Basics / Sport-scientific Scripts
Dominant Abilities / Coordination / Strength / Speed / Endurance / Technique / What happens to the body when it gets in motion / Conditioning for Rowing / Anaerobic Threshold / Heart-rate Training -zones / Phases of Adaptation / Supercompensation / Annual Programming / Variety / Training for Young Athletes / Advice for young rowers
The following is an outline of the practical steps of progression an athlete should take while learning technique.
Acquire a general concept and image of the movement and its purpose. In this stage, the athlete should try to do the motion freely without focusing on details. It is essential to understand the whole motion in order to later understand and learn details of each phase of the technique. After showing and explaining the entire motion, coaches should let athletes imitate using the whole picture to develop a spatial image of the entire movement. For example, in teaching athletes a correct stroke you would start with showing them the correctly executed motion and a brief and precise explanation of entire movement. Then the athlete would try to imitate the whole movement in a secure environment.
After the athlete acquires a general feel and image of the motion, it is time to break it into smaller phases and details to develop correct technique. An explanation and demonstration of details should be supported with slow motion pictures of the movement. In this phase athletes learn to execute correct technique with no restraint of time, speed or other dynamics of the exercise such as strength or acceleration. Teaching elements of the motion may include only one element of the technique or may be similar but easier than the actual element or motion. For example, going back to the rowing stroke, exercises here could include learning maximal drive acceleration with the simultaneous extraction of the oars and release into a position were the hands are over the knees. The next exercise could be followed by a creeping forward on the slide until reaching the catch with the preparing of a new stroke. Examples of exercises similar but easier than the actual elements of the technique could include doing summersaults in a tuck position to get a better feel and image for rotation of the body. After mastering details and elements in the final phase of this stage athletes put together the entire motion with focus on correct execution of all details and phases. The motion then becomes automatic.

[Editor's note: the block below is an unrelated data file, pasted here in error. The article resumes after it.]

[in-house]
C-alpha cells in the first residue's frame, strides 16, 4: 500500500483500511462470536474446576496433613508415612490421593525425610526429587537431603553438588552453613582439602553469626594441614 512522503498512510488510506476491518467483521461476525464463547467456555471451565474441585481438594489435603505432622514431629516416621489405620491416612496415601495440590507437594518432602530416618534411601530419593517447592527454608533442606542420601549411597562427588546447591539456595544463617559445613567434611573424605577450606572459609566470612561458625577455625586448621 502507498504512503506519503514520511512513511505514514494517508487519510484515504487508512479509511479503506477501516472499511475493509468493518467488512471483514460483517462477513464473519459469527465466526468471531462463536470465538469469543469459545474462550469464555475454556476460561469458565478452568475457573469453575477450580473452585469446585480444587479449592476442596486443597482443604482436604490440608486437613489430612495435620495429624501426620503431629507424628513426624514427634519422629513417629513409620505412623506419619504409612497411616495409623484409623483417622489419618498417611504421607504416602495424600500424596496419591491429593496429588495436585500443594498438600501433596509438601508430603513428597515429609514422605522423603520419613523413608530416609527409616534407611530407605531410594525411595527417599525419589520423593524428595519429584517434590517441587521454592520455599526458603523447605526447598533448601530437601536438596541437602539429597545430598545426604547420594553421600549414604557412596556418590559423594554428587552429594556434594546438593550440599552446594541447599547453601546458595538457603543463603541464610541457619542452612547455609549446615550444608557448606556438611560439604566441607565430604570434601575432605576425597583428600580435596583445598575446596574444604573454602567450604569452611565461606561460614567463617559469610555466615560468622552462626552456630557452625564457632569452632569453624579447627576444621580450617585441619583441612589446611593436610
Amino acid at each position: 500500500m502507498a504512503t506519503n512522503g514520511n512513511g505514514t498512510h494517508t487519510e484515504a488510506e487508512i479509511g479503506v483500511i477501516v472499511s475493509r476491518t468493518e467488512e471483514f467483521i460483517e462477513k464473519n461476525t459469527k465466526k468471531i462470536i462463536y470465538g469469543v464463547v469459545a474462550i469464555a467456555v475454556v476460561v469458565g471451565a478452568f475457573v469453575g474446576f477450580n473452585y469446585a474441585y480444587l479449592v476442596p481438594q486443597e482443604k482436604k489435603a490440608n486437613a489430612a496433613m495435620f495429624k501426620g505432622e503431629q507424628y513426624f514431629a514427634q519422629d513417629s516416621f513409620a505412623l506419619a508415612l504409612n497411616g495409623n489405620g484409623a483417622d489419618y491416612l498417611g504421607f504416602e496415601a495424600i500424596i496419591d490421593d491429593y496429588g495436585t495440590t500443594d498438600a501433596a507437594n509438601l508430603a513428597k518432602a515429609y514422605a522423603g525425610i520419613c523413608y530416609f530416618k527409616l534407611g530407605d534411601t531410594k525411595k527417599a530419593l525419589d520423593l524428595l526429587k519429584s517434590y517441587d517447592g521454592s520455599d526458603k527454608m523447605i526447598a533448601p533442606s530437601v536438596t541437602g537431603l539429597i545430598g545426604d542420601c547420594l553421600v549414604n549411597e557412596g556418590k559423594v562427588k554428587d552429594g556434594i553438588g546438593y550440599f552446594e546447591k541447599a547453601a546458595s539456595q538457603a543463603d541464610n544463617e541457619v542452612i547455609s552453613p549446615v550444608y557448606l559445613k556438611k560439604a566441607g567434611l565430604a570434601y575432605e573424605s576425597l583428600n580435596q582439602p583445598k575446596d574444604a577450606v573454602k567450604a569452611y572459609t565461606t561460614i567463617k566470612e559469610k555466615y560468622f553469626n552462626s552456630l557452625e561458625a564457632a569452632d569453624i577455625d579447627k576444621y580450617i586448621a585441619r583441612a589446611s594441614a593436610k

Modeling for performance
After learning the movement in slow motion the next step is to execute it in the required time, rhythm, and other sport specific dynamics (e.g. strength, acceleration, etc.). To enter this stage of learning technique, the motion has to become fully automatic. Exercises used here should be close to or above speed, rhythm, acceleration etc. required for performance. In this phase the athlete develops individual style. Exercises should allow for the learning of different variants of the technique or individual elements. This will not only help to develop individual style but also will help to find the most effective version of the technique for the individual athlete. For example, in cyclic sports like swimming, cycling, rowing or cross country skiing, velocity is influenced by many factors such as force, length of distance covered in each cycle, frequency of each cycle, etc. This complexity allows athletes with different predispositions and body builds to be successful by emphasizing different aspects of the motion. Smaller athletes with less power can often produce a high velocity bringing up the frequency of individual motions. A good example of this is the “Kiwi” women 2 x, at the 1992 Olympic games, who, despite their small size and lower level of strength (originally they were a lightweight team), have been successful against bigger and more powerful teams by maintaining higher stroke-rates and usage of new oars (big blades), including the necessary changes in technique.
Full automatization. In this stage performing technical movements becomes an act which does not, for the most part, require conscious control. You sometimes hear coaches talking to athletes saying " don’t think, just do it". This is possible when technical ability levels reach full automatization, allowing the athlete to concentrate on tactics, artistic expression, etc.
Why not copy the technique of a champion?
The details of a champion's technique, which amount to his or her "style", are only effective for that particular athlete. Anybody who wants to be highly successful has to develop his or her own unique interpretation of technique details to be successful. Every exceptional athlete should posses his or her own individual way of executing technique. Many times moving away from the widely accepted model of correct technique brings more effective individual technique. Winning in sports is based on the effectiveness of technique not whether it is "good" or "correct". In some cases, athletes in search of a new style not only change details but reconstructed the whole technique.
It is a great mistake to force young and developing athletes to form defined or detailed habits. While teaching technique to beginners and young athletes coaches should focus on fundamentals and bio - mechanical principles of the movement, leaving room for the athlete to experiment with the details. Athletes or parents should search for good coaches or study the biomechanics of the sport themselves to avoid creating roadblocks to effective technique formation.
Sport is Life, 1999
How does a “good” Rowing-Technique look like?